“The pandemic sparked me wanting to read,” Kimmy Nwokorie said, “And then I read the Percy Jackson series, like the first thing I was obsessed with. And so I was like, ‘Let me just reread these books’ because I just kept seeing Percy Jackson on my timeline on Twitter and stuff like that.”
Staying at home allowed more free time to read but also more time to shop for books. Book stores were forced to shut their doors at the start of the pandemic, but online book sellers were able to meet people’s book needs. Amazon was people’s first choice to find book titles, but local bookstores began to offer drive up services where people could still purchase books in a safe manner.
Despite the amount of people not being able to go into local bookstores, book stores held on to the chance that one day they will be able to have readers roam around their stores. According to the Los Angeles Times many bookstores have reopened on June 16, 2021 welcoming customers as long as they wear a mask and practice social distancing. This has brought happiness to both readers and bookstores who can continue business during difficult times.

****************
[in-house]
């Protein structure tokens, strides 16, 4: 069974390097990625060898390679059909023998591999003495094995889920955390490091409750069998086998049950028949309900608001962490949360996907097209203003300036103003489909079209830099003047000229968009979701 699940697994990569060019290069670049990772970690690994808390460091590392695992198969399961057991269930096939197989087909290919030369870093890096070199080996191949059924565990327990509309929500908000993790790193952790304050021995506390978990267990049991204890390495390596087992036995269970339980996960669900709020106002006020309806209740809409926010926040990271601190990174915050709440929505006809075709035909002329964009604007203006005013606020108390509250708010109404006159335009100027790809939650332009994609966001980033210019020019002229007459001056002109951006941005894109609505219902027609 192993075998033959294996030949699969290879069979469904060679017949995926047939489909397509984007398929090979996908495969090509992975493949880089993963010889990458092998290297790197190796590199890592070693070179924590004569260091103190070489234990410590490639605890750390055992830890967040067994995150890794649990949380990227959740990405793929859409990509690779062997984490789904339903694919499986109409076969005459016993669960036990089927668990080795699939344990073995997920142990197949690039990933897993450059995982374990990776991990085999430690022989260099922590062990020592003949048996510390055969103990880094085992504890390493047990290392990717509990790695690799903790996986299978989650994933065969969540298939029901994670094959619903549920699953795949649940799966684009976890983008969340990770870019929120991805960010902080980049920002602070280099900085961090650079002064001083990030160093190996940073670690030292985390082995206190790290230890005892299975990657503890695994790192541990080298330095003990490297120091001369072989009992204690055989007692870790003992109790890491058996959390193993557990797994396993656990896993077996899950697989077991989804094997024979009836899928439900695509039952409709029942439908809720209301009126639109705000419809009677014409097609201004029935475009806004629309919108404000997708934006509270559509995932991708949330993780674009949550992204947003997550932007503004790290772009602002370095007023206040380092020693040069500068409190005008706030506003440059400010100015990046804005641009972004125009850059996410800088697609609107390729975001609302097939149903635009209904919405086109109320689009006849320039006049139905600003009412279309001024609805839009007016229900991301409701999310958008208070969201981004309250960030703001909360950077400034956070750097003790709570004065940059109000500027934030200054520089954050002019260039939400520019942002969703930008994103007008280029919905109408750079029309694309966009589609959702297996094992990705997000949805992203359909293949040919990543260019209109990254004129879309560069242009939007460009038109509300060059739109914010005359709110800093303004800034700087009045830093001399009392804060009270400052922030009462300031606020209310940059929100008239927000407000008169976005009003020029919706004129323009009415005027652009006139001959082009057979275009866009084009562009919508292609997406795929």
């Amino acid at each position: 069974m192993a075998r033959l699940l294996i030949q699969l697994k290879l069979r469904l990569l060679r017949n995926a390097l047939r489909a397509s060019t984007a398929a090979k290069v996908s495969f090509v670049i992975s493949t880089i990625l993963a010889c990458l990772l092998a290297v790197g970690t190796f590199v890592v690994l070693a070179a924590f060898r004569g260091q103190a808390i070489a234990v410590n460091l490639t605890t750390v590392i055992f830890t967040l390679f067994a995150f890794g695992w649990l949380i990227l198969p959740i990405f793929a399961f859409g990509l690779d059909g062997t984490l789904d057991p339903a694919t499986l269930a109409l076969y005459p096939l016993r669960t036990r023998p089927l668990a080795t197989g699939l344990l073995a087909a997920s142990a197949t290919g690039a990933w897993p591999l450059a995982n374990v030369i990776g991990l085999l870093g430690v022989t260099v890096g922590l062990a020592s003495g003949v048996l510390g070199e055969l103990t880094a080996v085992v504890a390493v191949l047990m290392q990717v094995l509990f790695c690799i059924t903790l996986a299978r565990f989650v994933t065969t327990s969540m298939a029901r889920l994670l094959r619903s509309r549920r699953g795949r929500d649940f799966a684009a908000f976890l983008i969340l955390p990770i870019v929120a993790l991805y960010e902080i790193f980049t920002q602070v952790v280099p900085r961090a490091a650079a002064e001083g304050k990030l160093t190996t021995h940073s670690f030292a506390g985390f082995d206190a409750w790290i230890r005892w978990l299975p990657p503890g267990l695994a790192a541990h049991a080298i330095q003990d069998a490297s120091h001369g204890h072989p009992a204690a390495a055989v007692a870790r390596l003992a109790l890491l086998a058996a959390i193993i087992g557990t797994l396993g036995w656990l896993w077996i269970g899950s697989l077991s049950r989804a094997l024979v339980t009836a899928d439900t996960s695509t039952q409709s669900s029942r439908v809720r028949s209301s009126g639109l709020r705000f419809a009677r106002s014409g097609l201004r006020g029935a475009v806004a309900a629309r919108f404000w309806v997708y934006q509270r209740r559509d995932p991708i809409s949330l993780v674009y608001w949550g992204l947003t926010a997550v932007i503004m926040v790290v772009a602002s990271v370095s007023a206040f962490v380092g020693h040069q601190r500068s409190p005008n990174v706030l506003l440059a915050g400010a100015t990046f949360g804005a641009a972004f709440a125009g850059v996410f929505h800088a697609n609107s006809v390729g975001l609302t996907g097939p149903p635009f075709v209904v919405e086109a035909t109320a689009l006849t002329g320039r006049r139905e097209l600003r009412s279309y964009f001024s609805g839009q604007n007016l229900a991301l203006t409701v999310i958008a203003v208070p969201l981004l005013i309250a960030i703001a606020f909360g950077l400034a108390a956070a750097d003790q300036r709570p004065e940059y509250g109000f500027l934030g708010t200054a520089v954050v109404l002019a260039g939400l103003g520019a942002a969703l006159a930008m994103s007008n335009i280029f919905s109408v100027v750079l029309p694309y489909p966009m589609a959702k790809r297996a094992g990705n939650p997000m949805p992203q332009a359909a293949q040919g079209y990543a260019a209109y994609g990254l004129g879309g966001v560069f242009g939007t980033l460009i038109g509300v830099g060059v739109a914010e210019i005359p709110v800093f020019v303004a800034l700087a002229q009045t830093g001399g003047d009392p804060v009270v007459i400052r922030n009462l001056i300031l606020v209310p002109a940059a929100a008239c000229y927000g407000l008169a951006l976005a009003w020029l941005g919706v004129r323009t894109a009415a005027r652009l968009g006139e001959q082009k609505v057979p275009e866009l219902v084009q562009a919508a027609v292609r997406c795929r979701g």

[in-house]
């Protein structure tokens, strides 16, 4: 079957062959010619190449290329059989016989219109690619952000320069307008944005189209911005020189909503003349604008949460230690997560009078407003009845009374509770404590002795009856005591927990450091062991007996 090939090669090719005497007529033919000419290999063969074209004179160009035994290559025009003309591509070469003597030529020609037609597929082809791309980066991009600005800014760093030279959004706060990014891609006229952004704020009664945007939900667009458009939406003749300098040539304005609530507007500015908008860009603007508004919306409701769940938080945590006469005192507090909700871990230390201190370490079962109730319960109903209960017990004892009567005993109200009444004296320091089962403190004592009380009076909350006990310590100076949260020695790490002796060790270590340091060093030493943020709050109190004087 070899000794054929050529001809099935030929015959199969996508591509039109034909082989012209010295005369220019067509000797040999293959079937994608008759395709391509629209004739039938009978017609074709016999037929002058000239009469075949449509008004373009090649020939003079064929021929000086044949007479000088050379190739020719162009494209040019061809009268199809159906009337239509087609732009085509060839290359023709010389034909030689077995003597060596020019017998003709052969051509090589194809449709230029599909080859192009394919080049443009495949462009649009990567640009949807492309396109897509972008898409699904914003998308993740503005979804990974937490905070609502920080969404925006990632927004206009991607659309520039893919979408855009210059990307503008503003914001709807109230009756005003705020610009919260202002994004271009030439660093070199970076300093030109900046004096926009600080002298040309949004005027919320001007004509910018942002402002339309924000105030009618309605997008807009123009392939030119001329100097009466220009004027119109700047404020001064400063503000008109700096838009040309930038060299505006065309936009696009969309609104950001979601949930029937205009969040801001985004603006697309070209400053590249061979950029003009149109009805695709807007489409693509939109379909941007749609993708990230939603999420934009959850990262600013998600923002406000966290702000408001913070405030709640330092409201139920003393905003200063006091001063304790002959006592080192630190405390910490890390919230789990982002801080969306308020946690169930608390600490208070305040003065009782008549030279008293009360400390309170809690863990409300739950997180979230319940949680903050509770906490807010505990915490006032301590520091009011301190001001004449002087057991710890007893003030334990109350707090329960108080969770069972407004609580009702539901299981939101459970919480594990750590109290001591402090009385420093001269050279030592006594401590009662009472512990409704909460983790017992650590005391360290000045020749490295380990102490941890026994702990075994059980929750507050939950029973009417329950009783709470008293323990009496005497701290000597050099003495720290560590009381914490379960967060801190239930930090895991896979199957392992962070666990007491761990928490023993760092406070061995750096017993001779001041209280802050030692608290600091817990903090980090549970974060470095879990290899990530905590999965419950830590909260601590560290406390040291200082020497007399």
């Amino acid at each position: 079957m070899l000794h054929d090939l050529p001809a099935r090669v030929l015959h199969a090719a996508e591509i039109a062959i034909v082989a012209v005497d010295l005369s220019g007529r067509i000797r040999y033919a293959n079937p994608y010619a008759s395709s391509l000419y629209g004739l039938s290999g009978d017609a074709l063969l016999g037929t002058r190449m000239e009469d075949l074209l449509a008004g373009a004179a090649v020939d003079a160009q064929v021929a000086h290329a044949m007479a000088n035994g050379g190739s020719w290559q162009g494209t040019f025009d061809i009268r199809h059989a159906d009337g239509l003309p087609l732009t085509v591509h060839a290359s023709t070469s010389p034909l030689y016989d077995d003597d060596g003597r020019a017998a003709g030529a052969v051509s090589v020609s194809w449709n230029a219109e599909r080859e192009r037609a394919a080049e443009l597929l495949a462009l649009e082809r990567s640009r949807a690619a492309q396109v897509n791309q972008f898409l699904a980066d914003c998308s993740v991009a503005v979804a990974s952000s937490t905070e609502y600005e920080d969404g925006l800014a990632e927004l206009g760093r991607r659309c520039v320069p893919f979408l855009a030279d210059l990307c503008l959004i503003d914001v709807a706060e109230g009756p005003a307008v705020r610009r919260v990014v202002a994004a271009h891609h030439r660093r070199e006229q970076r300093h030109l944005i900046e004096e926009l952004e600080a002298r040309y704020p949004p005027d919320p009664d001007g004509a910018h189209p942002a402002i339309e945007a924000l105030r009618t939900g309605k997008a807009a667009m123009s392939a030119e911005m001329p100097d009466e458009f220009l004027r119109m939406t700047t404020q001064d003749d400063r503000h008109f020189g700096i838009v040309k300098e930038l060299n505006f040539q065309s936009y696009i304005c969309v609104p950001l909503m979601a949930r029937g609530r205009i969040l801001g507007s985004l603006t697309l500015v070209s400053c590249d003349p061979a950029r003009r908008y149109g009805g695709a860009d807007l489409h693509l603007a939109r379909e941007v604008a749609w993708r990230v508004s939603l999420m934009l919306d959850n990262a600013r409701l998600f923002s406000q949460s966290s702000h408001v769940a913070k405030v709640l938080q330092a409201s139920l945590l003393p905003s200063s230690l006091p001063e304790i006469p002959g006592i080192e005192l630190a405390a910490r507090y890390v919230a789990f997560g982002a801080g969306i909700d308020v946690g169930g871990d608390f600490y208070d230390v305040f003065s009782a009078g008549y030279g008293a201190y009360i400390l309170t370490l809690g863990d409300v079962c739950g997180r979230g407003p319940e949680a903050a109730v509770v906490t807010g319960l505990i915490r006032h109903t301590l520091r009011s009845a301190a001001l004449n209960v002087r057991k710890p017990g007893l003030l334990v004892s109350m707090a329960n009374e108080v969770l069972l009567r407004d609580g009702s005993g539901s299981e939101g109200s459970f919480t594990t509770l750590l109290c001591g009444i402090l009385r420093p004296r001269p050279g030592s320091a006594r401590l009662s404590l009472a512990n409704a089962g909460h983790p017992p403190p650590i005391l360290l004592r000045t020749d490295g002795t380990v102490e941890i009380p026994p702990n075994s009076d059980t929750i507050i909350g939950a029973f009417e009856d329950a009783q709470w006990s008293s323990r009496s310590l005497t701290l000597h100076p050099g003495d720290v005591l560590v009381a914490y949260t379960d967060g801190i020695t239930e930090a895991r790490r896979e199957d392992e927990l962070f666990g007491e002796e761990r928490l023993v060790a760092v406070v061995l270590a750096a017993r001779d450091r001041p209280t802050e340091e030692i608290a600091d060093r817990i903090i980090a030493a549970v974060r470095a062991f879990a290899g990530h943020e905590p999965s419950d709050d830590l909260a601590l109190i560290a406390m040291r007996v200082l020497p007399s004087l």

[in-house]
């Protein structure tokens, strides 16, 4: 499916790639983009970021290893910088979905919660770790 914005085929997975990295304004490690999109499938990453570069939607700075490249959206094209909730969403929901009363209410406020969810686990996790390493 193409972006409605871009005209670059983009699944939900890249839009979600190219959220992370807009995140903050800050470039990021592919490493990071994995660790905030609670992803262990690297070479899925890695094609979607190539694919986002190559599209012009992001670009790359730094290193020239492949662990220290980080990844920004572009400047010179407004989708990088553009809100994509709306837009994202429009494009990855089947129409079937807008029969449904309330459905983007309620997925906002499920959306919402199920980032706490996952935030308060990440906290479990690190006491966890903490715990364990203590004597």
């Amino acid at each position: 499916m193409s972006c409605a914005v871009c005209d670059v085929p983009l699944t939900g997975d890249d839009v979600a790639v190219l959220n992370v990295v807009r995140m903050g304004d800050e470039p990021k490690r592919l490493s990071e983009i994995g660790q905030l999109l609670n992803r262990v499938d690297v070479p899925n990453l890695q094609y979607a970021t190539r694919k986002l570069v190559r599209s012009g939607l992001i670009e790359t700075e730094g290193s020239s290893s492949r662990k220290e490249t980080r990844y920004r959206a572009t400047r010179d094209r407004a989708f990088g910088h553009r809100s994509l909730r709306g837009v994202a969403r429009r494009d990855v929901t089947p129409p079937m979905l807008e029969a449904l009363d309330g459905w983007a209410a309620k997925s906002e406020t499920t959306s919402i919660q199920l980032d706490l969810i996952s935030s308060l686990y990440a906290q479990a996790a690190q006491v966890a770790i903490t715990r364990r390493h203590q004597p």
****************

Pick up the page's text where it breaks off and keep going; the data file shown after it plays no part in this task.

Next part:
“… it’s [booktok] created a lot of opportunities for creators to have a technologically easy or at least accessible way to create content,” said Maris.
BookTok has not only had a significant impact on publishers and readers, but on bookstores given the amount of people who want to get their hands on the latest talked about books on the platform. Old titles are being revisited once more such as “Song of Achilles,” which has been on the shelf for months but got more attention after people started discussing the book on TikTok.
According to Insider, BookTok has given life to old titles having employees in bookstores such as Barnes and Noble constantly restocking shelves to meet demands. Everyone wants to know what is trending, therefore book stores are creating their own ways to let their customers know they have what they want.
Barnes and Noble as well as smaller neighborhood book stores have begun setting up “BookTok” tables which contain the latest books creators on TikTok have been sharing. Not only does this help promote authors’ books, but creates a welcoming atmosphere for readers who just began to read to grab books they have heard being recommended on social media.